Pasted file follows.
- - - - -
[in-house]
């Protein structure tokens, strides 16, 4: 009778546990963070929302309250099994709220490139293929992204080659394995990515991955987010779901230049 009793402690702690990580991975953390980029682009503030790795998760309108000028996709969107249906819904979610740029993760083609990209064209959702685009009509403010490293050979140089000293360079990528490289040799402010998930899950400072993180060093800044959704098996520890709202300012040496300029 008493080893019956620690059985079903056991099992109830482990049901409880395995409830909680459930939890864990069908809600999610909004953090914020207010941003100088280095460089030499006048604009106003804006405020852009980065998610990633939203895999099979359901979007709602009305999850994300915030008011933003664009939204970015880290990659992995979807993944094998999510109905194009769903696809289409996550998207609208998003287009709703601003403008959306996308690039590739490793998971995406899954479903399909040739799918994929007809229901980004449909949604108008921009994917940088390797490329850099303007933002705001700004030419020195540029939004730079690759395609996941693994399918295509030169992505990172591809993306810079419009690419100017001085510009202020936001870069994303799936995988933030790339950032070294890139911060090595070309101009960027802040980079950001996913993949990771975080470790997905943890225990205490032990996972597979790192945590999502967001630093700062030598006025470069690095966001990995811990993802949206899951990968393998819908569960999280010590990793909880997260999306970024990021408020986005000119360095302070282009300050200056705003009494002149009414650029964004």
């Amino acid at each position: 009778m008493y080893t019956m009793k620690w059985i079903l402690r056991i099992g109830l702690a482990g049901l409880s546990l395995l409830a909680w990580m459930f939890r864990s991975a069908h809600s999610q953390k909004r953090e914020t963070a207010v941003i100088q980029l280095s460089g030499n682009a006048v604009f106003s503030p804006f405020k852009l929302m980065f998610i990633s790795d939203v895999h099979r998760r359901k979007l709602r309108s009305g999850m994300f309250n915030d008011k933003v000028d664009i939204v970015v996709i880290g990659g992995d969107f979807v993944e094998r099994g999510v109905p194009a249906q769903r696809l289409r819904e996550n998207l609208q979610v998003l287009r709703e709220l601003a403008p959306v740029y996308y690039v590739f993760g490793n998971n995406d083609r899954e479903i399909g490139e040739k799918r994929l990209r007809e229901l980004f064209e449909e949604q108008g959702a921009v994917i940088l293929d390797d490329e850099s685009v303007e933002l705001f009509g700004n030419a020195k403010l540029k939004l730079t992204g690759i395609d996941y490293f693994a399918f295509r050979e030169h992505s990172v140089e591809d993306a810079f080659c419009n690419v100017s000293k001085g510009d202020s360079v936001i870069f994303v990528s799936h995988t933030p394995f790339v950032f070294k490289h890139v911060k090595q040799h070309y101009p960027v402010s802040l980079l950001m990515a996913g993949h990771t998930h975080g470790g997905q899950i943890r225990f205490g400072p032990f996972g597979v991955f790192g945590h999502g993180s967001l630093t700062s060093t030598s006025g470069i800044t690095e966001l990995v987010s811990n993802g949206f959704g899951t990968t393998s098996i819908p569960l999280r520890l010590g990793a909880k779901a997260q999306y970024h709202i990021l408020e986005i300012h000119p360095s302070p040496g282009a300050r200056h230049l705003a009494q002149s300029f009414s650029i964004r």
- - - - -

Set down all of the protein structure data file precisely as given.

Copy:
[in-house]
């Protein structure tokens, strides 16, 4: 009778546990963070929302309250099994709220490139293929992204080659394995990515991955987010779901230049 009793402690702690990580991975953390980029682009503030790795998760309108000028996709969107249906819904979610740029993760083609990209064209959702685009009509403010490293050979140089000293360079990528490289040799402010998930899950400072993180060093800044959704098996520890709202300012040496300029 008493080893019956620690059985079903056991099992109830482990049901409880395995409830909680459930939890864990069908809600999610909004953090914020207010941003100088280095460089030499006048604009106003804006405020852009980065998610990633939203895999099979359901979007709602009305999850994300915030008011933003664009939204970015880290990659992995979807993944094998999510109905194009769903696809289409996550998207609208998003287009709703601003403008959306996308690039590739490793998971995406899954479903399909040739799918994929007809229901980004449909949604108008921009994917940088390797490329850099303007933002705001700004030419020195540029939004730079690759395609996941693994399918295509030169992505990172591809993306810079419009690419100017001085510009202020936001870069994303799936995988933030790339950032070294890139911060090595070309101009960027802040980079950001996913993949990771975080470790997905943890225990205490032990996972597979790192945590999502967001630093700062030598006025470069690095966001990995811990993802949206899951990968393998819908569960999280010590990793909880997260999306970024990021408020986005000119360095302070282009300050200056705003009494002149009414650029964004």
């Amino acid at each position: 009778m008493y080893t019956m009793k620690w059985i079903l402690r056991i099992g109830l702690a482990g049901l409880s546990l395995l409830a909680w990580m459930f939890r864990s991975a069908h809600s999610q953390k909004r953090e914020t963070a207010v941003i100088q980029l280095s460089g030499n682009a006048v604009f106003s503030p804006f405020k852009l929302m980065f998610i990633s790795d939203v895999h099979r998760r359901k979007l709602r309108s009305g999850m994300f309250n915030d008011k933003v000028d664009i939204v970015v996709i880290g990659g992995d969107f979807v993944e094998r099994g999510v109905p194009a249906q769903r696809l289409r819904e996550n998207l609208q979610v998003l287009r709703e709220l601003a403008p959306v740029y996308y690039v590739f993760g490793n998971n995406d083609r899954e479903i399909g490139e040739k799918r994929l990209r007809e229901l980004f064209e449909e949604q108008g959702a921009v994917i940088l293929d390797d490329e850099s685009v303007e933002l705001f009509g700004n030419a020195k403010l540029k939004l730079t992204g690759i395609d996941y490293f693994a399918f295509r050979e030169h992505s990172v140089e591809d993306a810079f080659c419009n690419v100017s000293k001085g510009d202020s360079v936001i870069f994303v990528s799936h995988t933030p394995f790339v950032f070294k490289h890139v911060k090595q040799h070309y101009p960027v402010s802040l980079l950001m990515a996913g993949h990771t998930h975080g470790g997905q899950i943890r225990f205490g400072p032990f996972g597979v991955f790192g945590h999502g993180s967001l630093t700062s060093t030598s006025g470069i800044t690095e966001l990995v987010s811990n993802g949206f959704g899951t990968t393998s098996i819908p569960l999280r520890l010590g990793a909880k779901a997260q999306y970024h709202i990021l408020e986005i300012h000119p360095s302070p040496g282009a300050r200056h230049l705003a009494q002149s300029f009414s650029i964004r």